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Obama’s Minimum-Wage Increase Is On Solid Legal Ground

Jenn Rolnick Borchetta

Through the Procurement Act, Congress centralized management of government contracts and gave the president license to use his judgment in setting federal contracting practices. 

In a Washington Post op-ed last week, Eugene Scalia and Rachel Mondl, two private sector D.C. lawyers, called on judges to strike down the executive order that will raise pay for federal contract workers to a minimum of $10.10 an hour. While the title and introductory paragraph misleading assert that the order is on “shaky” legal ground, the D.C. lawyers instead actually argue that the order is proper under current law and courts should change the law so that it isn’t. But let’s take their accusation head on: as I have argued here before, a clear look at the law reveals that Obama’s minimum wage order stands on solid legal ground.

Sixty-five years ago, Congress recognized that the absence of a streamlined system for managing government contracts for services and products was inefficient and uneconomical. To solve this problem, Congress passed the Federal Property and Administrative Services Act of 1949, a.k.a. the “Procurement Act.” Through the Procurement Act, Congress centralized management of government contracts and gave the president license to use his judgment in setting federal contracting practices. 

In 1979, the statute’s text and legislative history compelled the U.S. Court of Appeals for the D.C. Circuit, sitting en banc, to conclude that the Procurement Act “grants the President particularly direct and broad-ranging authority over those larger administrative and management issues that involved Government as a whole.” The court held that an executive order is a proper exercise of the president’s Procurement Act authority so long as the order has a “sufficiently close nexus” to the goals of economy and efficiency in government contracting. 

After that 1979 decision, Congress never acted to narrow the president’s authority under the Procurement Act, despite that over a thousand executive orders have since issued. 

And courts have repeatedly affirmed and reiterated the D.C. Circuit’s 1979 decision. In 2003, the same court held that the sufficiently close nexus test is a “lenient” standard and that the president’s judgment of what will serve the goals of economy and efficiency is entitled to substantial deference. In 2009, a federal district court in Maryland opined that “courts have repeatedly noted that the President has broad discretion under the Procurement Act” and that the close nexus test requires “little more than that [the] President’s explanation . . . be reasonable and rational.”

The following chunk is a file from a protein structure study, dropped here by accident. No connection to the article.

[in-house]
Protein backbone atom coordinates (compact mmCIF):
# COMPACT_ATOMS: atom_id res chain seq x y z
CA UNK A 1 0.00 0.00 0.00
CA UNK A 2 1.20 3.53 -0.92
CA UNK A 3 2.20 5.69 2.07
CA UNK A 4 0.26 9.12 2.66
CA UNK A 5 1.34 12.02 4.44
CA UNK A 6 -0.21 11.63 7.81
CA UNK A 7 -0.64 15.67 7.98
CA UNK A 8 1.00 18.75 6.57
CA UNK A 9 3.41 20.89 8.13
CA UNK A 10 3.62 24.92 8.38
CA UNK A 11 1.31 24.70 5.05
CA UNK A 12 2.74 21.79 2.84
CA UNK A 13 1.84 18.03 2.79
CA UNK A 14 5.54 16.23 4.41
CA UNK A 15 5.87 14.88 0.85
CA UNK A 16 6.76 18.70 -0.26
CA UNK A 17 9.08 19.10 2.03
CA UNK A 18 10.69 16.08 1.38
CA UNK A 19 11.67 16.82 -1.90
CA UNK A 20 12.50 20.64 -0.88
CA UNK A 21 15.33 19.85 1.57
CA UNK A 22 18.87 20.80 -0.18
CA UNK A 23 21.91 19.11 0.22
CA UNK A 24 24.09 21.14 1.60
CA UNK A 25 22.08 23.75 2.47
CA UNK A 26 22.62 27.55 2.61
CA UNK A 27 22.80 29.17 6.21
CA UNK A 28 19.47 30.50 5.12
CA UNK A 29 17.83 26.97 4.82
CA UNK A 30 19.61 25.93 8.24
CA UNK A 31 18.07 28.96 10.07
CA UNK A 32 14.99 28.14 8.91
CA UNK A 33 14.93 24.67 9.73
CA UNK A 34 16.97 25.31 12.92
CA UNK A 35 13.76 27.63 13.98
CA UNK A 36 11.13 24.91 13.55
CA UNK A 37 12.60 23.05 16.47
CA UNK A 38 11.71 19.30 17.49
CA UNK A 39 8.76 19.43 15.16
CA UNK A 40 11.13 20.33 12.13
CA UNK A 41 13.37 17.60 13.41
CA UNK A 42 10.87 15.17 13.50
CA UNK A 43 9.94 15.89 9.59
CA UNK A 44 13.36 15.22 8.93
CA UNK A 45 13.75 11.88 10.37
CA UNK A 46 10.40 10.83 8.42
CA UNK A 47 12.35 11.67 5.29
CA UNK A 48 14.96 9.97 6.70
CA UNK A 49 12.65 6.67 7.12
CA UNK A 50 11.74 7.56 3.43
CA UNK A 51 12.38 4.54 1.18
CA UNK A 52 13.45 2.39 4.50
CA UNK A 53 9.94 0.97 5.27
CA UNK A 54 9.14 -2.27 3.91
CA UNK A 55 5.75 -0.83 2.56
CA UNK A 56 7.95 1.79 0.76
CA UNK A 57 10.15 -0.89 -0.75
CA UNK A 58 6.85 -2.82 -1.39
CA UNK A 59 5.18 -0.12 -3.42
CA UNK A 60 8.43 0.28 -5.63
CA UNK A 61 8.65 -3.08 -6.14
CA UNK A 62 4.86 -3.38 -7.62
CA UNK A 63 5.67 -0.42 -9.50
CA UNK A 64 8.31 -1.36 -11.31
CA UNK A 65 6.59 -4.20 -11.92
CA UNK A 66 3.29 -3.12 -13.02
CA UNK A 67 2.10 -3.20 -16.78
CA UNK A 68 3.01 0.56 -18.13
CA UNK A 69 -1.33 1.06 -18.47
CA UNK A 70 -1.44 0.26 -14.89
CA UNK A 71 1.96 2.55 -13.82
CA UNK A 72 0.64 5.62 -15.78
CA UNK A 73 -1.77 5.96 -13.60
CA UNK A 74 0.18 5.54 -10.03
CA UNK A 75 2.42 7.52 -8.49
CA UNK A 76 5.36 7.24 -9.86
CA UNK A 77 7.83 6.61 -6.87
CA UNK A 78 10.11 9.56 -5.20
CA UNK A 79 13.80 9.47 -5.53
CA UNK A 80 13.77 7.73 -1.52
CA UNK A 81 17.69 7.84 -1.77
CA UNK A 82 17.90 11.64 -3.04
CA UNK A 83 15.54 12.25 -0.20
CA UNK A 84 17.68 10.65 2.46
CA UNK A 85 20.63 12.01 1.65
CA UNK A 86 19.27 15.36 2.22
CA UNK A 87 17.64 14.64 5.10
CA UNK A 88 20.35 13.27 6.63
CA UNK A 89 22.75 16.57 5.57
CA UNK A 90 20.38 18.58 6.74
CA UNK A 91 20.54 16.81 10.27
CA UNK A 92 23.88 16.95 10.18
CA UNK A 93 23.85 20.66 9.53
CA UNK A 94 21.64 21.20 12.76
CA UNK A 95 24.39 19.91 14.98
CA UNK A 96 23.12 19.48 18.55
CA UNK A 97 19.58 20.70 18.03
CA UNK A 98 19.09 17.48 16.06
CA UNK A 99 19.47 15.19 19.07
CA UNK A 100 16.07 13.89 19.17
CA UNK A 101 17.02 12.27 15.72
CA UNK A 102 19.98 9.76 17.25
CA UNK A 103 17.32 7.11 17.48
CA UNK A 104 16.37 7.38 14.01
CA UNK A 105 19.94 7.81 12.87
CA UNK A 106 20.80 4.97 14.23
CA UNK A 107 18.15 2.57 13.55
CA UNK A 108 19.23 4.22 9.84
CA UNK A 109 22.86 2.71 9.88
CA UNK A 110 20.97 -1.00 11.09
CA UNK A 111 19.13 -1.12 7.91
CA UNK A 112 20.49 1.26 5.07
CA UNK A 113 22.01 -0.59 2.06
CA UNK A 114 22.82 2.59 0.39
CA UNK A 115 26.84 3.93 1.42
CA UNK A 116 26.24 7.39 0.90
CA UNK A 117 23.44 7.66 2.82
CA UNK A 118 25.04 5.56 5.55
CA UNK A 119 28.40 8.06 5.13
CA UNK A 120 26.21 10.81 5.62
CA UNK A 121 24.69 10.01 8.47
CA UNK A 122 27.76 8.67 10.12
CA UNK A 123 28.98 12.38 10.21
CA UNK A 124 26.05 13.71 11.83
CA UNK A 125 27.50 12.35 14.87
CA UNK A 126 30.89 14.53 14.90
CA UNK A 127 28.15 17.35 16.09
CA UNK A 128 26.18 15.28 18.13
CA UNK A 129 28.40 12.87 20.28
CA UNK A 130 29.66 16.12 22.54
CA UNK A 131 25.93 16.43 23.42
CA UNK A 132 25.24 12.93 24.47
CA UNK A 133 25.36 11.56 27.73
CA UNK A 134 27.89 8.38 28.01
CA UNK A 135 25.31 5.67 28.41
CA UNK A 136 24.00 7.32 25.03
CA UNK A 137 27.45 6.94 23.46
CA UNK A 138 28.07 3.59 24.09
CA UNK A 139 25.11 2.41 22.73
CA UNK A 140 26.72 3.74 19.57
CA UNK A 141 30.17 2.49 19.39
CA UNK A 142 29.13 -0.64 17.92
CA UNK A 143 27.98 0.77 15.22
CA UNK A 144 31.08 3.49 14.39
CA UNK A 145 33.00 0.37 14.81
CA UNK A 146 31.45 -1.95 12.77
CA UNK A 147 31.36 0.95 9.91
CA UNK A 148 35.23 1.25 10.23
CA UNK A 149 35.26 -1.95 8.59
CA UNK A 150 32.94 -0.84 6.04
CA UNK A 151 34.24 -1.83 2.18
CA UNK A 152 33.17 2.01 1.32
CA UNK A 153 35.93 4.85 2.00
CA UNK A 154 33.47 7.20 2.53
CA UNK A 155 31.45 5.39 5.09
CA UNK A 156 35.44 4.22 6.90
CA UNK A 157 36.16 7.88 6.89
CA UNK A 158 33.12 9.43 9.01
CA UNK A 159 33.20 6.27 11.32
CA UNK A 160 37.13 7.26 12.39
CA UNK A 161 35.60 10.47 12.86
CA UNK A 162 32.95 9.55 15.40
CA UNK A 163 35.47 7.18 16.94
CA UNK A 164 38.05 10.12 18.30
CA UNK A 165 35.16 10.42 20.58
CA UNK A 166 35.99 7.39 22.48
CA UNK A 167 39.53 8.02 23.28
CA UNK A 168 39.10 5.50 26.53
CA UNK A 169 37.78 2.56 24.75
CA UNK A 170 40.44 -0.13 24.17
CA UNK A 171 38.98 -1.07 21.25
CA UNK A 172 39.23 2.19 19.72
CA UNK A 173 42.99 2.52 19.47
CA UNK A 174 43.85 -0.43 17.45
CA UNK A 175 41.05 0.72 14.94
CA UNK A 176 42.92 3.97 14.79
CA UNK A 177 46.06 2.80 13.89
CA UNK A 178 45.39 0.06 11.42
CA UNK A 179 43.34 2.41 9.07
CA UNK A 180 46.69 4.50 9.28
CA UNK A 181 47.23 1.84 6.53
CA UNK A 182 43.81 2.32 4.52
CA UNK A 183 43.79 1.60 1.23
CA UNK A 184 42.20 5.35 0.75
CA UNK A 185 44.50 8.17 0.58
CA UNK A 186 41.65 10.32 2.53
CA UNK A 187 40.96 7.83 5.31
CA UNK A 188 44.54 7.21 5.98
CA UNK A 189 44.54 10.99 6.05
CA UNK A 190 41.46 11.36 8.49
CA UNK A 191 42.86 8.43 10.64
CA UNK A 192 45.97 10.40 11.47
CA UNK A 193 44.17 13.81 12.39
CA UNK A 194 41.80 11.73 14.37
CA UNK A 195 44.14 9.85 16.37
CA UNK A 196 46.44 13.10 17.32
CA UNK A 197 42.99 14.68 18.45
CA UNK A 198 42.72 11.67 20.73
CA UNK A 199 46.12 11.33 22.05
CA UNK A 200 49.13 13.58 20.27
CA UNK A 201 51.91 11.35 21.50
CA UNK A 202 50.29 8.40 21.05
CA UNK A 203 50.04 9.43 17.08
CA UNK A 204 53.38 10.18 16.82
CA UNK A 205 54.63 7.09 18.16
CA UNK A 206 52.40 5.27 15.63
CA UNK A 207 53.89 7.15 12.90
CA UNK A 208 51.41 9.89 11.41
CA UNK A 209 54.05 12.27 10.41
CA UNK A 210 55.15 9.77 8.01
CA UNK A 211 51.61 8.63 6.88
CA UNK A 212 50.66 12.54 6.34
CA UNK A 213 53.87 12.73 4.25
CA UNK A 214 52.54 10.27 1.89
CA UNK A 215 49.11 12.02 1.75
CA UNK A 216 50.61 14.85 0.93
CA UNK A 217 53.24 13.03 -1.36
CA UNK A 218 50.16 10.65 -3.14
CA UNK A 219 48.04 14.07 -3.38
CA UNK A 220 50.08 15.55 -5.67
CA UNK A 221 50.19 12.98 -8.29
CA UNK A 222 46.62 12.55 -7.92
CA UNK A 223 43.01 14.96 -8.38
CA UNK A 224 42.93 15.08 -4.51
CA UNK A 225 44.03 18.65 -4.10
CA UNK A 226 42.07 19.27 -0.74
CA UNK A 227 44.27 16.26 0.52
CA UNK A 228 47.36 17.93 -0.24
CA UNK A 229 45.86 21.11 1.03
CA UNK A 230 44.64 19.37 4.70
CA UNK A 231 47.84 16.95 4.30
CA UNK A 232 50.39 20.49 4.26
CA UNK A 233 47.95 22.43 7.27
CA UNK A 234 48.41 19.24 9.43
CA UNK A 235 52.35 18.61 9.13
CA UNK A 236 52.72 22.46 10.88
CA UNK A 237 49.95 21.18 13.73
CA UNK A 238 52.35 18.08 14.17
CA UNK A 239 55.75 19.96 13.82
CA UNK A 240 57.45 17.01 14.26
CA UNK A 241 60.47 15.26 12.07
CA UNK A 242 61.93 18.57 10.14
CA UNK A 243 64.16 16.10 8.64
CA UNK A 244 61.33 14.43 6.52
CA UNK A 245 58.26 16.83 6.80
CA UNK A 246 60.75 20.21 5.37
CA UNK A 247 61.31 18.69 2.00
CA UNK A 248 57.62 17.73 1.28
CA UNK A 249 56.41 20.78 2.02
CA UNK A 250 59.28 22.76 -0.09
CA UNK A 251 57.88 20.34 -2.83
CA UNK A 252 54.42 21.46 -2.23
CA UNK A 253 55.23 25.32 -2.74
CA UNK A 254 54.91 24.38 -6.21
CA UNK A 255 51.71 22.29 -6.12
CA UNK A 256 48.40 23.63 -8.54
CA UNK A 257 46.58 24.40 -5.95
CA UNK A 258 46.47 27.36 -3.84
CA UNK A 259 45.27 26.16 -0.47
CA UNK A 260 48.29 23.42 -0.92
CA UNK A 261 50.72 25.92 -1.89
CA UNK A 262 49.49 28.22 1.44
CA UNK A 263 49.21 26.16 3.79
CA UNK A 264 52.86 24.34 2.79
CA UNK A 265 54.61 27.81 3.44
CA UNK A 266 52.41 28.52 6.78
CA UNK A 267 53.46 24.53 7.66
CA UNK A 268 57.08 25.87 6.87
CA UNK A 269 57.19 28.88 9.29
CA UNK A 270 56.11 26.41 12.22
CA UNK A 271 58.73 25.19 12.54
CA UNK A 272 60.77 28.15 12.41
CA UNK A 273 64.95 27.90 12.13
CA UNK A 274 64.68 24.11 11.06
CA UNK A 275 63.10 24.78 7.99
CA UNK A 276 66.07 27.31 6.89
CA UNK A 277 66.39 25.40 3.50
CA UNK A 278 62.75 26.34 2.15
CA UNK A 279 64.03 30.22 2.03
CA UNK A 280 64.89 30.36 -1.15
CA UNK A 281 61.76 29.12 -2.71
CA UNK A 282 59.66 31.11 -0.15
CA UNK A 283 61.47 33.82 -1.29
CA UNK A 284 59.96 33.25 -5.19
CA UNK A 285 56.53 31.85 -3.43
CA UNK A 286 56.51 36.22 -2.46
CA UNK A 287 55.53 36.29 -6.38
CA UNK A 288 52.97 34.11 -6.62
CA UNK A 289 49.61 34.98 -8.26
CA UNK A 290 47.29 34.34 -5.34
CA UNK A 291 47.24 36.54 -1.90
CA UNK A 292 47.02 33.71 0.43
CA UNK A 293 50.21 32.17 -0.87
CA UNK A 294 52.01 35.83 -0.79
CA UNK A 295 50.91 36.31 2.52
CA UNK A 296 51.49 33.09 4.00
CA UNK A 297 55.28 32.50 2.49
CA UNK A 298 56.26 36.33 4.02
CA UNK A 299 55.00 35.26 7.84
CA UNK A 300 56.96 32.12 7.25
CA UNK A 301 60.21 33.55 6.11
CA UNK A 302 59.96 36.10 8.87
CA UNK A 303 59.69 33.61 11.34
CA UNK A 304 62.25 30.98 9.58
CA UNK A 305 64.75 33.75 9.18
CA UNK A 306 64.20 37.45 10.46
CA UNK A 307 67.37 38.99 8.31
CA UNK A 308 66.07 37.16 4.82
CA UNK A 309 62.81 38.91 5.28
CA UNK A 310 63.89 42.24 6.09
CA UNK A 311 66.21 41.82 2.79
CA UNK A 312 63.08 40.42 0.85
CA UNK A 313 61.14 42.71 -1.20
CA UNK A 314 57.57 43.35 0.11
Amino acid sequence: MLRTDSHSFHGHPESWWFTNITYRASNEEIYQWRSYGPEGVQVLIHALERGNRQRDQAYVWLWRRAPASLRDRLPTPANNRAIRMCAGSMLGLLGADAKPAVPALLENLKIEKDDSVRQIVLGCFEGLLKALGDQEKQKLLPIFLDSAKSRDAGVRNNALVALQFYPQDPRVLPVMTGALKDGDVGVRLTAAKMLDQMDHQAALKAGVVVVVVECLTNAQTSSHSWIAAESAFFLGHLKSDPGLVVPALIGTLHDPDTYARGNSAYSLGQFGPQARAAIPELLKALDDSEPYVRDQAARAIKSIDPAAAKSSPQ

To suggest, as Scalia and Mondl do, that the D.C. Circuit felt shackled in 2003 by its 1979 decision is nonsense. The court faced a different executive order and easily could have distinguished the facts from the earlier case. Instead, it emphasized the leniency of the standard and deferred to the president’s judgment of the order’s economic effects despite that “one [could] with a straight face advance an argument claiming opposite effects or no effects at all.” Notably, the full D.C. Circuit declined to review this decision. 

While Scalia and Mondl scoff at deference to the president’s business judgment, the law demands such deference. Obama issued the minimum wage order to lower turnover and improve productivity on federal contracts and to increase the quality and quantity of contract proposals submitted. Because the minimum wage order is rationally related to the economy and efficiency of federal procurement contracts, Obama is well within his legal authority. 

Scalia and Mondl pretty much concede this. They conclude their piece by suggesting that courts should “begin placing limits” on the procurement power—as in: the law does not undermine the minimum wage order and the courts should change the law so it does. That would be a change contrary to years of precedent and congressional intent.

The D.C. lawyers—who defend corporations against claims of labor violations for a living—complain that Obama is not motivated by economics and that he is instead motivated by a desire to throw American workers a lifeboat. Yet his justification for the order is sufficient under long standing legal precedent and his alleged motivation is irrelevant. 

Scalia and Mondl apparently take issue with raising the minimum wage as a policy matter, but their argument that the executive order is on shaky legal ground has no legal merit.